Osvaldo Golijov
Osvaldo Golijov | Credit: Stephanie Berger

Every two years, the Rubin Institute for Music Criticism convenes in San Francisco, teaching music students across the U.S. about music journalism. SF Classical Voice has partnered with the Rubin Institute to give the program’s top writers more experience in the field with an internship. This year’s Rubin winners, Emery Kerekes and Lev Mamuya, will be with SFCV for six months, reporting from New York and Boston, respectively.

In an October 2022 interview with SF Classical Voice, composer Osvaldo Golijov said that writing Falling Out of Time, a song cycle about grief, was a “breakthrough” after a decade-long period of reduced activity.

Indeed, his latest project shows him working with greater clarity than ever before. The 13-song cycle takes inspiration from a book by David Grossman that dissects the enormity of the grief a parent feels after losing a child. It paints a totalizing, layered portrait, one that is well suited to its goal of vivifying the suffering of parents who have lost children in the Israel-Palestine conflict, no matter their political, religious, or ideological affiliations. 

Though in the past Golijov has faced famously harsh accusations of repetitiousness, Falling gives his musical idiom a greater clarity than ever before without altering its perpetually distinctive character. The April 30 performance of the work, presented by the Boston Symphony Orchestra in association with Celebrity Series of Boston allowed audiences to reckon fully with the new elements of the composer’s sounds while providing a faithful reminder of what has always been essential about his music.

Briella da Costa | Credit: Marco Giannavola

The symbolic focus of Golijov’s works is often an examination of inexorable forces, ranging from the Biblical to the cosmic. In Falling, he reckons with how the force of a parent’s grief can take a sufferer “out of time.” He musicalizes Grossman’s understanding of grief processes to create an emotional narrative that is progressive without being linear. The songs contain plaintive climaxes, full of timbral diversity, as well as resigned, wounded, and still stretches that give those high points the requisite room to breathe.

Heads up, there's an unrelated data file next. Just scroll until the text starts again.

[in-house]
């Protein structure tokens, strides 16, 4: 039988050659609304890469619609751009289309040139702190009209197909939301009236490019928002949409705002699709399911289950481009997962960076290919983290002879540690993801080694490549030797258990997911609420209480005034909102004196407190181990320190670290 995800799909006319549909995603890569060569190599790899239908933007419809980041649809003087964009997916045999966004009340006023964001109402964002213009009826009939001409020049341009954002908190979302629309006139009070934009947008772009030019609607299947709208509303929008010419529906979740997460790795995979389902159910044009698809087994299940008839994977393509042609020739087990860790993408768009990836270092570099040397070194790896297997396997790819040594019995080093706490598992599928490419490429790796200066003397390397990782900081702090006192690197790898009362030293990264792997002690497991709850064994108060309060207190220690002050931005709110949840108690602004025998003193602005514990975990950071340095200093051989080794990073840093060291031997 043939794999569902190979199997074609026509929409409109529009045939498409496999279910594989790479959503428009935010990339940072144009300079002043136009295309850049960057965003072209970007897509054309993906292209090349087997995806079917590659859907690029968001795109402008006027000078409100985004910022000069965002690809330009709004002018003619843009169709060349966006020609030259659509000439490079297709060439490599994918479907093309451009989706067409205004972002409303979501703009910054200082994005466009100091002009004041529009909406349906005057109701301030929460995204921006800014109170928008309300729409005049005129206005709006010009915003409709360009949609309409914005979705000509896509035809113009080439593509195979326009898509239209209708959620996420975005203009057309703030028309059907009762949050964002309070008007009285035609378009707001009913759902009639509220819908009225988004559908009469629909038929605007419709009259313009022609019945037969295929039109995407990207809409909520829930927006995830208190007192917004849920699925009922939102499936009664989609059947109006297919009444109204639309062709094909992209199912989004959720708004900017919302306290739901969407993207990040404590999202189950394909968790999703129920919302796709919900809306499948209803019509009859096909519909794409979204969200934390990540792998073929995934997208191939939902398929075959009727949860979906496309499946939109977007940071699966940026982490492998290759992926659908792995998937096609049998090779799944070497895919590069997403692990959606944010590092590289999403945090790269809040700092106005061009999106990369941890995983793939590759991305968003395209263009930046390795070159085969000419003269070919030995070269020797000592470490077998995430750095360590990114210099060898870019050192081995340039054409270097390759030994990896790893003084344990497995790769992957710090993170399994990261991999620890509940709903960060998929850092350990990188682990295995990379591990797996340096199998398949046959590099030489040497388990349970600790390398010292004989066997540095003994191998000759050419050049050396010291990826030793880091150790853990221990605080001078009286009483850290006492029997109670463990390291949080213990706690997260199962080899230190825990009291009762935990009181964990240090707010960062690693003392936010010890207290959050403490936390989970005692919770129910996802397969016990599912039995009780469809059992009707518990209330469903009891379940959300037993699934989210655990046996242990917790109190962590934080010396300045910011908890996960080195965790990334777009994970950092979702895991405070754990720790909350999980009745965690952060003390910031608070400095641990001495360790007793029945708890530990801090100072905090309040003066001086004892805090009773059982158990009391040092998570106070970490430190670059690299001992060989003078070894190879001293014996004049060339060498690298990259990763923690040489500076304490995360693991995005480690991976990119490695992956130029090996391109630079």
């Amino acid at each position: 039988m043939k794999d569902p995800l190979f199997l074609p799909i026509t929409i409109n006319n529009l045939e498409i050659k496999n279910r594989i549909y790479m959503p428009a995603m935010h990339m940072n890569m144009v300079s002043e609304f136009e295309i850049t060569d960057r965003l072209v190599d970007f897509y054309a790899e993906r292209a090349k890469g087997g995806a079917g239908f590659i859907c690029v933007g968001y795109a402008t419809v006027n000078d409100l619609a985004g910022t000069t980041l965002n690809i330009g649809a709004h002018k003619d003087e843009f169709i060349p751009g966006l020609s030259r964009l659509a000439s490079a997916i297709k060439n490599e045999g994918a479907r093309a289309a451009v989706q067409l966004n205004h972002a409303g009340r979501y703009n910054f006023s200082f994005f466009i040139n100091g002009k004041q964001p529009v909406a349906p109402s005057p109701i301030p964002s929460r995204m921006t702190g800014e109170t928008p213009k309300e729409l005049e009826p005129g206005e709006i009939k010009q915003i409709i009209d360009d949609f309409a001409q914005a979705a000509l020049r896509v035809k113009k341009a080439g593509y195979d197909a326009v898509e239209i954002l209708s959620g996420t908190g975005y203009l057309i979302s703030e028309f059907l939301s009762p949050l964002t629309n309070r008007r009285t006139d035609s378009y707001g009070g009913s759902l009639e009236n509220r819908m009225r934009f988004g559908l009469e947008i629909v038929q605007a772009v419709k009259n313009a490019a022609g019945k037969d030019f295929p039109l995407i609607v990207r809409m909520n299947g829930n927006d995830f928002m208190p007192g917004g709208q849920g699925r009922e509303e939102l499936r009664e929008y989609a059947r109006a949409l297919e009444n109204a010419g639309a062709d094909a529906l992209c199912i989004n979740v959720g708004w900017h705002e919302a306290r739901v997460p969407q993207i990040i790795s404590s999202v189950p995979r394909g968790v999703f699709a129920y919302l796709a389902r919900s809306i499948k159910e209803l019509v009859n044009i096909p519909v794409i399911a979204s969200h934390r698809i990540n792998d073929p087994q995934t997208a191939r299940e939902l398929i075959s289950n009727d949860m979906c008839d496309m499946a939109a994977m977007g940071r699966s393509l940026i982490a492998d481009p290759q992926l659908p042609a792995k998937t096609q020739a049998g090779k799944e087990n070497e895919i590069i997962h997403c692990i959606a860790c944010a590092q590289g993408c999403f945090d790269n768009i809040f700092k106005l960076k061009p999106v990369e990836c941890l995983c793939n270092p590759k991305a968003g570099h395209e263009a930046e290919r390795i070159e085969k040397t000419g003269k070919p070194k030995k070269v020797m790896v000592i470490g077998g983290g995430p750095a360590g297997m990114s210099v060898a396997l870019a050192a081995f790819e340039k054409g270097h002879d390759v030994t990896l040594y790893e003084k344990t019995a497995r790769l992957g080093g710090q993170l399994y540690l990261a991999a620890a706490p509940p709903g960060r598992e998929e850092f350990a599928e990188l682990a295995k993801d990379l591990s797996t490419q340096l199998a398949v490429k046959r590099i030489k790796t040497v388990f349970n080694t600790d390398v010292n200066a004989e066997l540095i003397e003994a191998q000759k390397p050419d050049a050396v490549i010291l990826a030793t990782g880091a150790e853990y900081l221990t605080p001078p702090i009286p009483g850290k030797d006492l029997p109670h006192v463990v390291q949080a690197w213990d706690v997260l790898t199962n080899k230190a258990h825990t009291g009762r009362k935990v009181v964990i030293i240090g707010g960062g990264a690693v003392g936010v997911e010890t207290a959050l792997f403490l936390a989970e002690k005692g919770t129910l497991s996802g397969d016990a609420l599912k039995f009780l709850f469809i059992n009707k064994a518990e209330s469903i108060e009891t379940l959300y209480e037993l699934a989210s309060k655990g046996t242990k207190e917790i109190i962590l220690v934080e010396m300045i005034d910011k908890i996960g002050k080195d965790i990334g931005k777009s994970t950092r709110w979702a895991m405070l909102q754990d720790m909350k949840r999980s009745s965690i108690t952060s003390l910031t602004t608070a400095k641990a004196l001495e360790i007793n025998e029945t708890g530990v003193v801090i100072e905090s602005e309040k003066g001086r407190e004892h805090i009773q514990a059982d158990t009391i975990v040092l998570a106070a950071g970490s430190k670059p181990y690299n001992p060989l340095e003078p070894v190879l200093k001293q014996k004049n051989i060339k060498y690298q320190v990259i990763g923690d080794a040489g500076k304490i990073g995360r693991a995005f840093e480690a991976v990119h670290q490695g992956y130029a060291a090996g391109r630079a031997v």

Linoleum prints, early paintings, and images in other visual registers flashing across a projection screen (itself a textured surface, like a bleached Helen Frankenthaler or Frank Bowling painting) served to reinforce the idea that there are elements of this profound sorrow that are universal and features that express themselves differently through place and space.

Golijov’s vocal writing, expressed in Yoni Rechter’s pleading, cantorial interjections and Biella da Costa’s searing wails, contributed to this mission. Other surprising colors, like the combination of flugelhorn and a piercingly high, bell-like synth, added to this layered understanding.

Deft use of weary, programmed drums, heavy and pained reverb, and other live-executed electronic sounds and effects allowed for a further expansion of this palette in ways that may have eluded the Golijov of a decade ago. Violinists Johnny Gandelsman and Mazz Swift sculpted their sounds around recorded drone textures, blending with and standing atop them as appropriate. Only occasionally did the electronics take the piece into an overly theatrical register, and one feels Golijov could have made their inclusion even more substantial.

In the cycle’s more lyrical moments, Golijov uses several of his familiar tools to great effect. Bassist Shawn Conley and cellist Karen Ouzounian converged and differentiated themselves in writing that recalled the brilliantly voiced, low melodic moments of the composer’s Last Round and Tenebrae. The other players were sensitive to adjust to this unique timbre, allowing it to shine through in several moments (Ouzounian also combined with violist Mario Gotoh to great effect). In Falling’s rare moments of groove and propulsion, one could also recall some of the rhythmic features and sense of swing from Golijov’s past works.

A performance of Falling Out of Time at Dartmouth in 2022

It was in these moments of rhythmic drive, though, that the listening experience was sometimes disrupted. Shane Shanahan’s live drums, while intelligently phrased, were sometimes overmixed, overwhelming the string ensemble as they echoed around Symphony Hall. The vocalists’ plosive and sibilant syllables posed a similar threat in quicker passages. Nonetheless, the ensemble had a practiced and easy sense of groove whenever called for.

Many artists across disciplines develop lexicons, motifs, and symbols that they examine longitudinally, sometimes over the course of a career. While some allow this to mire their work into stasis, the best allow these themes to deepen, expand, and grow. With Falling Out of Time, Golijov places himself firmly in the latter category.

Correction: As originally published, this article misstated the performing organization as Silkroad. We regret the error.